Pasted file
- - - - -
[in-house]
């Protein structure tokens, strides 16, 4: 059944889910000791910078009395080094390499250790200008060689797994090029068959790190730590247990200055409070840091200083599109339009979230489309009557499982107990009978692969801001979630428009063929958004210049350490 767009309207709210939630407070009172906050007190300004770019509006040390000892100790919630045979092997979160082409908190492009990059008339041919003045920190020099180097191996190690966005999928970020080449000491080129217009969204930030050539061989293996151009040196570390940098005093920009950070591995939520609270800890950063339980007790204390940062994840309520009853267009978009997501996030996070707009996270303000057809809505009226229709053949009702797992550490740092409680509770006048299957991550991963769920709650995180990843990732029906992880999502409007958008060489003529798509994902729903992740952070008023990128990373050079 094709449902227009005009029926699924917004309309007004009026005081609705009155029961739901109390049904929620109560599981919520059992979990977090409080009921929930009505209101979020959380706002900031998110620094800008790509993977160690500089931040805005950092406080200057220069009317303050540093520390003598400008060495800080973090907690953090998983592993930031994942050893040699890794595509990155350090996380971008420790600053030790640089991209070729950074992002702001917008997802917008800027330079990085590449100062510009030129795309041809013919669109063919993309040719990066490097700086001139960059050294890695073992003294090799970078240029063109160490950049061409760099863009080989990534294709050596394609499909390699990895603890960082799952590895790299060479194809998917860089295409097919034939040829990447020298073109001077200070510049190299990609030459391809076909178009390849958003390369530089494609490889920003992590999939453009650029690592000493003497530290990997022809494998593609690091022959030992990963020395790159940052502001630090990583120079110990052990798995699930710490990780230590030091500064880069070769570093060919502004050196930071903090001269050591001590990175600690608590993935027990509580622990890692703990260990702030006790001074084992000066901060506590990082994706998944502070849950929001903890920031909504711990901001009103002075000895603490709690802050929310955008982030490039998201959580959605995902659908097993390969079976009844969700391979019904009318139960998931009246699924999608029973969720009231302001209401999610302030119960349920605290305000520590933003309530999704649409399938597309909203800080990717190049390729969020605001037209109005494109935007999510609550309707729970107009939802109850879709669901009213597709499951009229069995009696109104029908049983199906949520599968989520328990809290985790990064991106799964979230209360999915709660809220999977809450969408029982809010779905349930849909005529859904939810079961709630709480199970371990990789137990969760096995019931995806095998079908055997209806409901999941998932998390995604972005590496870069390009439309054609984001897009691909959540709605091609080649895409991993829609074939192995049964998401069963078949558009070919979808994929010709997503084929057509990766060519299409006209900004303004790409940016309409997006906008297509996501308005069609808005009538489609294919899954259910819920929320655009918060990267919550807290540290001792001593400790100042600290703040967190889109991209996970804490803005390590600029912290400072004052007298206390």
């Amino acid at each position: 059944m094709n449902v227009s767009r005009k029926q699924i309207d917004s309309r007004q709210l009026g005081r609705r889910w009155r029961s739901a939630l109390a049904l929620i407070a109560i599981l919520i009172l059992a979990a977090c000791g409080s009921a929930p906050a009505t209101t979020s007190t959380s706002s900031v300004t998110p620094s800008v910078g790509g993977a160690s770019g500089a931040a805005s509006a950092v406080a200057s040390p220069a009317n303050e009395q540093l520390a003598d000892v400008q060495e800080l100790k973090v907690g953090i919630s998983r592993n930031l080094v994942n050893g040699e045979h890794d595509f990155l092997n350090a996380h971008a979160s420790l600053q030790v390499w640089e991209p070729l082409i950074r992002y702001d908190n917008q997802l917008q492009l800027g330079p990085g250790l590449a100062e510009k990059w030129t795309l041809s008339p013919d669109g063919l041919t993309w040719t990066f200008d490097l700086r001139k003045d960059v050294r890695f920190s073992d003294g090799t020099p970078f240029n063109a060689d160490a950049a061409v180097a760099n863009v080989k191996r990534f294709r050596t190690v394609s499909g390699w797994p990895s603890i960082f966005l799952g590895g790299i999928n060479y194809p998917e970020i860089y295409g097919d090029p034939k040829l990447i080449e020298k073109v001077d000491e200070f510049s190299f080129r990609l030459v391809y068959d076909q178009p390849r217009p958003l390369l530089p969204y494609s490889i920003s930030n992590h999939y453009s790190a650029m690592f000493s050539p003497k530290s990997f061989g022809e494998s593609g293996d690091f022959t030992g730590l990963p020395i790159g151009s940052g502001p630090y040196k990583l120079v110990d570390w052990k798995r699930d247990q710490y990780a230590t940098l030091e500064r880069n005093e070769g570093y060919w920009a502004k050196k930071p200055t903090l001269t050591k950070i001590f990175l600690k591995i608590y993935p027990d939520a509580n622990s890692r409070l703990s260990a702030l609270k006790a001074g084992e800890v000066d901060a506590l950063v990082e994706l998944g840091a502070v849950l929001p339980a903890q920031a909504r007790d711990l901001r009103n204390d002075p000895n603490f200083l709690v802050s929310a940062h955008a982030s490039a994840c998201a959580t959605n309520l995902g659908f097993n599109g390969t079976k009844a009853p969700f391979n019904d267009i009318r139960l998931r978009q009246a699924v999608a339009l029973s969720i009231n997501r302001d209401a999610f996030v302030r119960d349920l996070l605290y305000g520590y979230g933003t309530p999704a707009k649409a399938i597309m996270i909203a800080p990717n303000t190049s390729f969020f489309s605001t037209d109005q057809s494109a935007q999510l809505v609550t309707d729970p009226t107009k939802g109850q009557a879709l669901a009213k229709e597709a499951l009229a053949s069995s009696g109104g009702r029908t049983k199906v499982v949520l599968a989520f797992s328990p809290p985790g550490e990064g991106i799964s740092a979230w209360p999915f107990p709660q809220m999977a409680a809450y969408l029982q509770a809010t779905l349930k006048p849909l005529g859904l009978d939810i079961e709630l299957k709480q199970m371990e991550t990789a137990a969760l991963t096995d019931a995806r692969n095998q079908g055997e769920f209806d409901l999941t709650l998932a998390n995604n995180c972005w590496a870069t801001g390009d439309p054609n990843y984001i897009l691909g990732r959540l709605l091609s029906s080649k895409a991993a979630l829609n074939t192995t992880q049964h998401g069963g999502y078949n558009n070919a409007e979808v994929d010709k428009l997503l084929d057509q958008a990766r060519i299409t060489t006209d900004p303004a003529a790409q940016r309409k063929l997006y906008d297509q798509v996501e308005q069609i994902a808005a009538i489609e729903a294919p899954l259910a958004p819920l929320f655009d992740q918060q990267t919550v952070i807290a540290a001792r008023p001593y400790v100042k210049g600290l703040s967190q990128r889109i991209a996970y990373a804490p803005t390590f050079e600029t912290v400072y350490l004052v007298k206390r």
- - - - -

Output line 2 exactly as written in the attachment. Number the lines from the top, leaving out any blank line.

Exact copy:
């Protein structure tokens, strides 16, 4: 059944889910000791910078009395080094390499250790200008060689797994090029068959790190730590247990200055409070840091200083599109339009979230489309009557499982107990009978692969801001979630428009063929958004210049350490 767009309207709210939630407070009172906050007190300004770019509006040390000892100790919630045979092997979160082409908190492009990059008339041919003045920190020099180097191996190690966005999928970020080449000491080129217009969204930030050539061989293996151009040196570390940098005093920009950070591995939520609270800890950063339980007790204390940062994840309520009853267009978009997501996030996070707009996270303000057809809505009226229709053949009702797992550490740092409680509770006048299957991550991963769920709650995180990843990732029906992880999502409007958008060489003529798509994902729903992740952070008023990128990373050079 094709449902227009005009029926699924917004309309007004009026005081609705009155029961739901109390049904929620109560599981919520059992979990977090409080009921929930009505209101979020959380706002900031998110620094800008790509993977160690500089931040805005950092406080200057220069009317303050540093520390003598400008060495800080973090907690953090998983592993930031994942050893040699890794595509990155350090996380971008420790600053030790640089991209070729950074992002702001917008997802917008800027330079990085590449100062510009030129795309041809013919669109063919993309040719990066490097700086001139960059050294890695073992003294090799970078240029063109160490950049061409760099863009080989990534294709050596394609499909390699990895603890960082799952590895790299060479194809998917860089295409097919034939040829990447020298073109001077200070510049190299990609030459391809076909178009390849958003390369530089494609490889920003992590999939453009650029690592000493003497530290990997022809494998593609690091022959030992990963020395790159940052502001630090990583120079110990052990798995699930710490990780230590030091500064880069070769570093060919502004050196930071903090001269050591001590990175600690608590993935027990509580622990890692703990260990702030006790001074084992000066901060506590990082994706998944502070849950929001903890920031909504711990901001009103002075000895603490709690802050929310955008982030490039998201959580959605995902659908097993390969079976009844969700391979019904009318139960998931009246699924999608029973969720009231302001209401999610302030119960349920605290305000520590933003309530999704649409399938597309909203800080990717190049390729969020605001037209109005494109935007999510609550309707729970107009939802109850879709669901009213597709499951009229069995009696109104029908049983199906949520599968989520328990809290985790990064991106799964979230209360999915709660809220999977809450969408029982809010779905349930849909005529859904939810079961709630709480199970371990990789137990969760096995019931995806095998079908055997209806409901999941998932998390995604972005590496870069390009439309054609984001897009691909959540709605091609080649895409991993829609074939192995049964998401069963078949558009070919979808994929010709997503084929057509990766060519299409006209900004303004790409940016309409997006906008297509996501308005069609808005009538489609294919899954259910819920929320655009918060990267919550807290540290001792001593400790100042600290703040967190889109991209996970804490803005390590600029912290400072004052007298206390």